Whatsapp for androids has been fully translated into Urdu and will soon be launched in Pakistan.

This milestone is achieved by Ahsan Saeed who works as a Translation Administrator for WhatsApp, the Tech Juice reported.

Ahsan, along with his team of hardworking volunteers, translated 753 strings and moderated 2089 strings in less than three months.

With this achievement, Urdu has become the 18th language that Whatsapp has been officially translated to.

After the announcement of translation of all government websites into Urdu, the Urdu version of Whatsapp targets a wider local audience.

With the increased usage of 3G/4G mobile internet and smartphones, a huge chunk of population will be able to get the advantage of the messaging which failed to do so otherwise due to the language barrier.
Riaz Haq said…
#Pakistan minister confirms the country is switching to #Urdu, dropping #English as official language http://ti.me/1DMF3KB via @TIMEWorld Pakistan is dropping English as its official language and switching to Urdu, a popular language in the Indian subcontinent.

The long-rumored change was confirmed by Pakistani Minister of Planning, National Reforms, and Development Ahsan Iqbal in an exclusive interview with TIME.

Iqbal said the change was being made because of a court directive. The Pakistani constitution, which was passed in 1973, included a clause specifying that the government must make Urdu the national language within 15 years, but it had not been enforced.

Still, Iqbal said the country is not entirely abandoning English, which will still be taught alongside Urdu in schools.

“It means Urdu will be a second medium of language and all official business will be bilingual,” he said.

Some Pakistanis fear that the move is part of an official backlash against the younger generation, which has been more open to Western culture.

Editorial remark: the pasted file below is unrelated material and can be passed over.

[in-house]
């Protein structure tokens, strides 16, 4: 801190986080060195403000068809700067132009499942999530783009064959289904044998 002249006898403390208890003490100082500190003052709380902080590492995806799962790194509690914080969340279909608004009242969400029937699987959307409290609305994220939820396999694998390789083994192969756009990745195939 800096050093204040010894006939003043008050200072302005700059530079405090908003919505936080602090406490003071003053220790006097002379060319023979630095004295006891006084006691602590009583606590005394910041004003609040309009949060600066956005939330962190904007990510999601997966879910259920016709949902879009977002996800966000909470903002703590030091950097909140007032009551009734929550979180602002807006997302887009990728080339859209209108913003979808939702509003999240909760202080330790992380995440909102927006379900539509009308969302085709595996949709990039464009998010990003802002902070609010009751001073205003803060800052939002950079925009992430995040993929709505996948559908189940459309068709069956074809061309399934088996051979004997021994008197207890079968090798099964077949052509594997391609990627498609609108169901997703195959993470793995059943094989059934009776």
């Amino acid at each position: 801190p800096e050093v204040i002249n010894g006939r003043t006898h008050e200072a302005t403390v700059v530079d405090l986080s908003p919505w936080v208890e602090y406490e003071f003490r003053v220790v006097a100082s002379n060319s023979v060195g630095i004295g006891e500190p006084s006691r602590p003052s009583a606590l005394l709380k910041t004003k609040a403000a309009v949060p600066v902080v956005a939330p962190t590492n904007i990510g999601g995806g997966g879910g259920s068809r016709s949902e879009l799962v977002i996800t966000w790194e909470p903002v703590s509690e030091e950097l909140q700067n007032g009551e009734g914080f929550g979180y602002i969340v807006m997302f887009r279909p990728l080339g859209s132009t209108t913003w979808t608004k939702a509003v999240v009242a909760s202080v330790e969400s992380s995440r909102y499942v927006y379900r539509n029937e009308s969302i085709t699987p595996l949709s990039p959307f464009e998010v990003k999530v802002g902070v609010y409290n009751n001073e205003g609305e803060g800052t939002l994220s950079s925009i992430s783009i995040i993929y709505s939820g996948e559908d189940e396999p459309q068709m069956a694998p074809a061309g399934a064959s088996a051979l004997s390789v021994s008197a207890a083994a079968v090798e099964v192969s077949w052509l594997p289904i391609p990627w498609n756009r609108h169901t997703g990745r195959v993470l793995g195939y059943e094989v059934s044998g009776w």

But Iqbal argued that the move would help make Pakistan more democratic, since it will “help provide greater participation to people who don’t know English, hence making the government more inclusive.”

Urdu is just one of a number of languages spoken in Pakistan, but it retains a cultural cachet as the language of movies and music as well as the Islamic religion, while English has been more popular among elites and government ministries.

According to the CIA Factbook, nearly half of Pakistanis speak Punjabi, the language of the Punjab region, while only 8% speak Urdu. Several other languages are spoken by a fraction of the population.

The decision to break away from English creates a stark contrast with Pakistan’s neighbor and longtime rival India. English was the official language of the area that now comprises both countries under British rule, which ended in 1947.

Despite a similar language clause in its constitution, India continues to use both English and Hindi as its official languages.
Riaz Haq said…
Sounds Familiar: #Pakistan #Bitcoin Surges While Gov’t Crushes #Cash. #Demonitization #India https://cointelegraph.com/news/sounds-familiar-pakistan-bitcoin-surges-while-govt-crushes-cash … via @Cointelegraph

In the week the country’s Senate advised the scrapping of its highest value banknote, Pakistan’s Bitcoin trading volume has shot up almost 400%.

The Senate resolution, which was adopted even though the Pakistani government opposes it, would see the 5000 rupee note removed “to reduce illicit money flow.”

Cash war copycat

Multiple news agencies report that Pakistan is aiming to counteract illegal activities conducted with cash and that the move could be a copycat of India’s rupee removals in November.

Reuters reports a Senate angle that has fewer high-value notes “would encourage the use of bank accounts and reduce the size of the undocumented economy.”